“Everybody has a role to play,” says Stefan Schreck. “We have, in recent years, become much better at [involving everybody].”
He continued, “This collaboration between different parts of society can still be improved, and this is clearly something on which we will have to work more in the future.”
“That is really a very important part of the discussion,” added Patrizia Burra. “The member states, they have their role, they have their duties, they have their tasks and responsibilities. But I believe that actions start from an EU level.”
She continued, “Starting from simple things, such as the education of primary school children, for example, about lifestyle, knowledge, about drinking or eating… I think it can be put in place according to a translational programme involving different commissions, different professions, but we don’t see that yet.”
“The culture is changing. The world is changing. The environment is changing. If we do not take action in making some clear, strategic plan, the next generation will have it even more difficult.”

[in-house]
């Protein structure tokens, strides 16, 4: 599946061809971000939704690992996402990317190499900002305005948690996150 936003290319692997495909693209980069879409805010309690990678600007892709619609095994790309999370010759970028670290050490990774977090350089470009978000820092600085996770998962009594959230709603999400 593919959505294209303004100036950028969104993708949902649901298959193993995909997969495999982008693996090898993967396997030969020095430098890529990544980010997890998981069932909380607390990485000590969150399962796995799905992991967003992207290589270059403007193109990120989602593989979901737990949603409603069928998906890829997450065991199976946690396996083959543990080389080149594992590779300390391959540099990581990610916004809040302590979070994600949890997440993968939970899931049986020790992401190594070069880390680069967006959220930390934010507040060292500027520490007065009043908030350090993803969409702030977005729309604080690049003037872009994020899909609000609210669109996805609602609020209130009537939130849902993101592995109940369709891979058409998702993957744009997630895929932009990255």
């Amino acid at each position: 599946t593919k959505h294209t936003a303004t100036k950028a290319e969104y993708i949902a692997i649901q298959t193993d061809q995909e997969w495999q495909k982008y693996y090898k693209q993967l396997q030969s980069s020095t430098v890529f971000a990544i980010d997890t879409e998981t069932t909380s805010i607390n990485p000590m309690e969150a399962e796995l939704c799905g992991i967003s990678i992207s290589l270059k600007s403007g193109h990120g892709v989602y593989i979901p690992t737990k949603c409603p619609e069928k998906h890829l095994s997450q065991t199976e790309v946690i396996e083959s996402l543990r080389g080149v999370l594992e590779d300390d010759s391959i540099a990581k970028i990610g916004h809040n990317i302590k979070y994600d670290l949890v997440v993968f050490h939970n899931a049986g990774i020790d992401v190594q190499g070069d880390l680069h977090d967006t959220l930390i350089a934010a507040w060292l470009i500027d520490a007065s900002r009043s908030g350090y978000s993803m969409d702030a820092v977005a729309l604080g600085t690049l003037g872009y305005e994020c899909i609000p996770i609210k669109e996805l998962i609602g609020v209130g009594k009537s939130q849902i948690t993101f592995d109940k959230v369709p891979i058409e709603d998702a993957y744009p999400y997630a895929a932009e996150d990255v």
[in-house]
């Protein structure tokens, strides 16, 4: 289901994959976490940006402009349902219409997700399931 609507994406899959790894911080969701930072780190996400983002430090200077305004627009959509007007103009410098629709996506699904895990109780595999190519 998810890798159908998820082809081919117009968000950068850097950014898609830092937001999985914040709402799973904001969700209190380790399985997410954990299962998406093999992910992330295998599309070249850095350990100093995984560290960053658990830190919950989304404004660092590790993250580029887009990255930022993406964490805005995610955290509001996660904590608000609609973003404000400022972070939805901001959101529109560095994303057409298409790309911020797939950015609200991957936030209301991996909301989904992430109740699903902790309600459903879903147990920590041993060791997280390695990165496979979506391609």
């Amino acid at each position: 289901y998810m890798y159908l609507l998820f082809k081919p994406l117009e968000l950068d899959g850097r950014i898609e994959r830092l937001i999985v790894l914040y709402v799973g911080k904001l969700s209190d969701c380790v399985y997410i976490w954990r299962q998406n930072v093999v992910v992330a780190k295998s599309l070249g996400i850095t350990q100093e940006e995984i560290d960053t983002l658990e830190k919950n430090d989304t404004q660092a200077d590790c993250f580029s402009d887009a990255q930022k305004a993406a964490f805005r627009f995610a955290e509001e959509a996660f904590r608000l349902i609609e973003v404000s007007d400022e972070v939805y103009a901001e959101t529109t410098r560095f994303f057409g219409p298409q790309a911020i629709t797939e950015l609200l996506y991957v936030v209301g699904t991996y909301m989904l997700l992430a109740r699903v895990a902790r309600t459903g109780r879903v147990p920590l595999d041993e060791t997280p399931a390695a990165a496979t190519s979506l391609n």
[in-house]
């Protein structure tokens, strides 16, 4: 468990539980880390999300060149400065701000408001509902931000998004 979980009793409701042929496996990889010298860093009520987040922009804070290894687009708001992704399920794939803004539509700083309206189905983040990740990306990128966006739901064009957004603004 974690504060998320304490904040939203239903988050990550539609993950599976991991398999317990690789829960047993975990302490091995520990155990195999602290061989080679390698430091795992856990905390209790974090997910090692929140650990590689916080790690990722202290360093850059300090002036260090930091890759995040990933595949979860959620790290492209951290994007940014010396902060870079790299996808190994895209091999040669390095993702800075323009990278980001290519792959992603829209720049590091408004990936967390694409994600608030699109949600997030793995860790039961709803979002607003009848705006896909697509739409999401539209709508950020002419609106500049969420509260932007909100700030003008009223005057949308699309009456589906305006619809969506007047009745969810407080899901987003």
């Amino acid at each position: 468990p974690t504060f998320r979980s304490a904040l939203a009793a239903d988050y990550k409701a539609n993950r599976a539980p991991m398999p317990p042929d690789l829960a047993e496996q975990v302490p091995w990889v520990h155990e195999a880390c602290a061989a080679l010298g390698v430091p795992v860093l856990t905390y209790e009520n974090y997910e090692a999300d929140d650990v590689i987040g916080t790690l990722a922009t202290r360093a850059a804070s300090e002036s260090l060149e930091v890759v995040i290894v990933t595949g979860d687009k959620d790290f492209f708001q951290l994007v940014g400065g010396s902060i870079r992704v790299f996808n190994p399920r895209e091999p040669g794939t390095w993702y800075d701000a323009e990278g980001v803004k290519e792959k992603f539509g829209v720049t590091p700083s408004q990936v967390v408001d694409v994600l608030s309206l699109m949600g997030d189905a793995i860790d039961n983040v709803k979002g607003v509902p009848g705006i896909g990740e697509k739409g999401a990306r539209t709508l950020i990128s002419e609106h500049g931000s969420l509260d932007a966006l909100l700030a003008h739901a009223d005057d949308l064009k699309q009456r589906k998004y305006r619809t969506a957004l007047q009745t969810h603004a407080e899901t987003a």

“Meetings like this one are just the beginning,” says Zorana Maravic. “From the report, it’s really clear that it will actually cost more if we don’t do something about it. So, we simply have to do something and prevent citizens from becoming patients.”
This event was hosted by the Chair of MEP Digestive Health Group, MEP Romana Jerkovic. The MEP DHG is a cross-party platform of members of European Parliament from different EU member states, acting as the voice for digestive health and prompting European action to reduce the burden of digestive diseases.
Please log in with your myUEG account to post comments.